Here's the deal: You can do one, two or the three elements that are involved in this post. The key is to have fun. However, everything in each one of the elements you do, should be related to YOUR own year in review.

The poll:
I have chosen four of what I think are the best essays I wrote in 2007. If you want, you can read them and vote for the essay that has rung closer to you (or that you have felt most associated with, or the one you like best). The poll will be located on the right hand side of my blog, just before the archives (I have to go out and can't create the code right now). Thanks to Rebecca for letting me borrow her idea!

Links to what I think are my four best essays here:
The love list:
Below you can see a list of the things I loved this year. Your mission, should you choose to accept it, is to re-shape my list with your own. You might have loved some of the things I did, or just have loved your own. Post your love list in the comments section. Thanks to Meg for letting me use this unique concept!

My love list for 2007 (in no particular order). This year, I have loved...:
  • UBC cinnamon buns.
  • Dhiwali at BS's house.
  • Friday night dinners with CG, BX, LB and JN.
  • Gin and tonics at JH's.
  • Chocolate fondue in Montreal with SF.
  • Brunch with LF, KG and RT (any location will do).
  • Crepes at La Bretagne Creperie with AF.
  • Ethiopian food at Red Sea Cafe.
  • Impromptu brunches with LMT
  • Sunday nights with JT.
  • Volleyball (Saturdays and Sundays).
  • Discovering new African places with SK.
  • Salsa dancing with AF.
  • Bumping into NE at the Black Door and having her over for orange juice the other night.
  • American Thanksgiving dinner with HZ, CS, M and K
  • Coffee with KP at Delaney's.
  • My iPod, courtesy of HZ, and my iPod case, courtesy of LF
  • Coffee at Continental with ML.
  • Spending time with my friends, both in Canada and in Mexico.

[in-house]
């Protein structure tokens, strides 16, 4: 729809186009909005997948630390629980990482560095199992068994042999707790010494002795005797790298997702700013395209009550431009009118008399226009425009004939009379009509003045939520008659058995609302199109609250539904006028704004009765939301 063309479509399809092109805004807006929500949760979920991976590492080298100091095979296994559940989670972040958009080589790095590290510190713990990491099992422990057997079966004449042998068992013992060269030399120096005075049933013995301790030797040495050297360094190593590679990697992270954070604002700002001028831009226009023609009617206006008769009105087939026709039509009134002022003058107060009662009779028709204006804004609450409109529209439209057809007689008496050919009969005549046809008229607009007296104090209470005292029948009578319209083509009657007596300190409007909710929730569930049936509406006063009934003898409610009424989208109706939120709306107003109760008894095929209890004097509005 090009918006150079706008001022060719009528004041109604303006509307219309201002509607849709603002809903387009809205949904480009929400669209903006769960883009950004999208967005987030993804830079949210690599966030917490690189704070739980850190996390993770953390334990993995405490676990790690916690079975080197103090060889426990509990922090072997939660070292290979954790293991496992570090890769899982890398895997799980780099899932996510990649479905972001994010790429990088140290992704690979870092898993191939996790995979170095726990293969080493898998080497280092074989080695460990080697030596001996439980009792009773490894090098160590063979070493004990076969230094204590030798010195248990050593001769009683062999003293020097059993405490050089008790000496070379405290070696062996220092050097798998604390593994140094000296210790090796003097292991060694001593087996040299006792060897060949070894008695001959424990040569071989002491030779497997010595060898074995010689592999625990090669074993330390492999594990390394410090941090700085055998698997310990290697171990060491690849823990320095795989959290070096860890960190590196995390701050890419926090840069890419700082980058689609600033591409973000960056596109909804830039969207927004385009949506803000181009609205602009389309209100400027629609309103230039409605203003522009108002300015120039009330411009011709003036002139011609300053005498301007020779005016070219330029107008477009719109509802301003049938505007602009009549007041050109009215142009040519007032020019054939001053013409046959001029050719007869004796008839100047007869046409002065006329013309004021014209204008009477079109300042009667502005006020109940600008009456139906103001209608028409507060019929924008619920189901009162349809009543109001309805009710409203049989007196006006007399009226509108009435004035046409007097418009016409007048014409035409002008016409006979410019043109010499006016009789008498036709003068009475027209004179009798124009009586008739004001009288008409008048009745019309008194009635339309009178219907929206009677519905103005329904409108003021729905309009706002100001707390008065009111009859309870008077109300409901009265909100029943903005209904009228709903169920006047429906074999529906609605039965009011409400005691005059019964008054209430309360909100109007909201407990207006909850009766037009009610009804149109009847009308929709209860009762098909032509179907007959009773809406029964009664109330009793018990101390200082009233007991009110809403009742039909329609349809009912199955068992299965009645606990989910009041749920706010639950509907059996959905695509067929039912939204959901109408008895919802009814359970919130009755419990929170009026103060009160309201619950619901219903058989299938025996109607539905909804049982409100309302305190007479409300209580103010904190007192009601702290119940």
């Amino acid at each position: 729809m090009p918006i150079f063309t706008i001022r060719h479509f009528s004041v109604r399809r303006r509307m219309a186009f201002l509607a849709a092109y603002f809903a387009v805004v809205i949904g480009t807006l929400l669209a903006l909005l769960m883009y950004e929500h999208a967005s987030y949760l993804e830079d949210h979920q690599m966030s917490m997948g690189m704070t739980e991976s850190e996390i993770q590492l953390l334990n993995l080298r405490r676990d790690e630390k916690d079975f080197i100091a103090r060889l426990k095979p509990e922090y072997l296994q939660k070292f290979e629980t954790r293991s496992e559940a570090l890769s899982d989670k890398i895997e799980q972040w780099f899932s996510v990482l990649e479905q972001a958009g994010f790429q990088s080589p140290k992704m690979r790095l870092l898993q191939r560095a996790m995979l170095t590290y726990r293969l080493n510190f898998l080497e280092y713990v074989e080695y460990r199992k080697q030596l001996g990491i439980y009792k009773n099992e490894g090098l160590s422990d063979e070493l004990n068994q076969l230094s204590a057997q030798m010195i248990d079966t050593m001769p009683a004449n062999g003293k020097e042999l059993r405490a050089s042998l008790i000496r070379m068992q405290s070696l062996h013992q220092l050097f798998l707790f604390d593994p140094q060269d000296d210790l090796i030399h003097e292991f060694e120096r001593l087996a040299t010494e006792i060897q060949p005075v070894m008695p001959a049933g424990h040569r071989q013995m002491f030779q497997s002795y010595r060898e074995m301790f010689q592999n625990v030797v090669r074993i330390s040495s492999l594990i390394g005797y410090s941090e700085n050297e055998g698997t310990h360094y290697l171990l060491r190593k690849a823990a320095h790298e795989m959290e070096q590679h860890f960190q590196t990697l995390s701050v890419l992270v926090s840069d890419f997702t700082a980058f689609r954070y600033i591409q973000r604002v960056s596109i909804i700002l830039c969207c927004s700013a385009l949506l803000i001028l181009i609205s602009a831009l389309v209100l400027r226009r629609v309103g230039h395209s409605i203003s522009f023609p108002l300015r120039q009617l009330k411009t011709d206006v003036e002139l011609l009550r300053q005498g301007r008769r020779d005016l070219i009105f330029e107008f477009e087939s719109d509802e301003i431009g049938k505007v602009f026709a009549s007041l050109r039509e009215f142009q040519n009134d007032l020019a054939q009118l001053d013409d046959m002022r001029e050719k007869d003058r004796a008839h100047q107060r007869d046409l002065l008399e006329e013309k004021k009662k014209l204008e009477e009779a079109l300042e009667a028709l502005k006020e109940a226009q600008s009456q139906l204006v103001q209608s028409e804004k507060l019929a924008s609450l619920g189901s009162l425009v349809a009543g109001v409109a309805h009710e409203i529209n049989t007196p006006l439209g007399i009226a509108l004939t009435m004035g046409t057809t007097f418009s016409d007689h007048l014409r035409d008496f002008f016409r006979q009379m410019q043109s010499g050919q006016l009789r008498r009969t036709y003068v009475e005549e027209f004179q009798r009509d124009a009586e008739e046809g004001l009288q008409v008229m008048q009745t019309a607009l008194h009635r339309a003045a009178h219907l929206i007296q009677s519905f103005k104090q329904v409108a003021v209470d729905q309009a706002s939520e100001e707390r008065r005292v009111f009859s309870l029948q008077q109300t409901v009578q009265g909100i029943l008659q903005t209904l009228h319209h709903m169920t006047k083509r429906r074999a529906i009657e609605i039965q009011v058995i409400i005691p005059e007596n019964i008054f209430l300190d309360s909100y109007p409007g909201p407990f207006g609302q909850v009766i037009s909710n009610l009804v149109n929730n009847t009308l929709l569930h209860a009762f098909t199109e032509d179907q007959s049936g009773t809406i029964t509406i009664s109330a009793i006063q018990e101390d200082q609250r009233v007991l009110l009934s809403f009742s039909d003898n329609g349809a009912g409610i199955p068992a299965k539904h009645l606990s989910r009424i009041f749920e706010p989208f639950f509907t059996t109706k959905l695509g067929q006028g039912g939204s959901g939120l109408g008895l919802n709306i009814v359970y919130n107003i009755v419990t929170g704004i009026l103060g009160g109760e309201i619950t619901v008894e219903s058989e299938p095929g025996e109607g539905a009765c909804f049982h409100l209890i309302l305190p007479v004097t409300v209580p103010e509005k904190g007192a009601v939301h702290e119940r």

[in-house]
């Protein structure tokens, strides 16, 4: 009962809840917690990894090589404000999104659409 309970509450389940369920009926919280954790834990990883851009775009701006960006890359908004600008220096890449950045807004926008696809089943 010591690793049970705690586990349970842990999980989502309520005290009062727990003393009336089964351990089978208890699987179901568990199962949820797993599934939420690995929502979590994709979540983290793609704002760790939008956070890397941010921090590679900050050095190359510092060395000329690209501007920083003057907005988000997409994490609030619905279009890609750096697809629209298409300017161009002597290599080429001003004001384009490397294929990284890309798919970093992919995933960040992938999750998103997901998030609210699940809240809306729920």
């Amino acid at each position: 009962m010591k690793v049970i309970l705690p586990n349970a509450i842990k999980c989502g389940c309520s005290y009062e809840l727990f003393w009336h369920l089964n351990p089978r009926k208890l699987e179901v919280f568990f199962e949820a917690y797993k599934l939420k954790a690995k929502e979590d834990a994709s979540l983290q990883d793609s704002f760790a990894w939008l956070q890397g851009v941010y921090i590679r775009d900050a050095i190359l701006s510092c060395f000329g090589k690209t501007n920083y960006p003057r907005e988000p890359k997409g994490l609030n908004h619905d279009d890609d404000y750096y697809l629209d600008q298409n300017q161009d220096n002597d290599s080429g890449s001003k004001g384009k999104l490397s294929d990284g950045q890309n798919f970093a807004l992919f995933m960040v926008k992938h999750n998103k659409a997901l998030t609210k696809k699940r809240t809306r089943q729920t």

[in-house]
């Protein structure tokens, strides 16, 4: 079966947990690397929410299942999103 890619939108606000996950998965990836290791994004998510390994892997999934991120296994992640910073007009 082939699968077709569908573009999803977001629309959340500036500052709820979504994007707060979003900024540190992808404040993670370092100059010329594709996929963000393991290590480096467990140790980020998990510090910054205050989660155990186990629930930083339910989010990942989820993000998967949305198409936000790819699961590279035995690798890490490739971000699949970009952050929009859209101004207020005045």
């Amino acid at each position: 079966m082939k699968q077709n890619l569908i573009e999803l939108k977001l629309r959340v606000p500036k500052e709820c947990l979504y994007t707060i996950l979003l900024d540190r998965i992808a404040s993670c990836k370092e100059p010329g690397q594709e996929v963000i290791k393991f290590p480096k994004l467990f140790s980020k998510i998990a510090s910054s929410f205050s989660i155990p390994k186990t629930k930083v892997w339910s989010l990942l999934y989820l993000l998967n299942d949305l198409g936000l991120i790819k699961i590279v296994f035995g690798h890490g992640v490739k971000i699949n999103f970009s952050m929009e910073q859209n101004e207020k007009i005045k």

• Re-creating my memories of Victoria and Vancouver Island.
  • Curry with basmati rice
  • Canadian Thanksgiving hosted by HZ and CS
  • Summer with Mom and my brothers
  • Rhizome, The Cascade Room, Sodas Diner
  • Friday night cocktails with DMcN
  • Wednesday movie nights with BS, HZ, JN and BB.
  • My birthday celebration at La Bodega
  • .... and many more things
The socializing game:
I will pose the starter question (which is directly related to the year in review) and you will answer it in the comments section, and then pose a new question. I may answer in the middle of the game, but most likely, I will do so only if I don't see a lot of action happening. Thanks to Tanya for allowing me to spin her game in my own way!

So the starter question is: "Q. - Describe one challenge that you have overcome in 2007?"
I am sure that those of you who have followed my blog know that I'm rather popular for my restaurant reviews (I think I've got more than 43 restaurant reviews at Urban Spoon). However, with time I've gained more readership when I blog about other things, such as life in Vancouver, the music I listen to, thoughts about environmental issues. And I think that Tanya summarized it very clearly in her latest comment on my blog (LB had also mentioned that recently): I value my friends and family dearly. I am very appreciative of the great friendships I have formed, both in real life and in the blogosphere. Thanks to you all for reading my blog and for helping me achieve this milestone!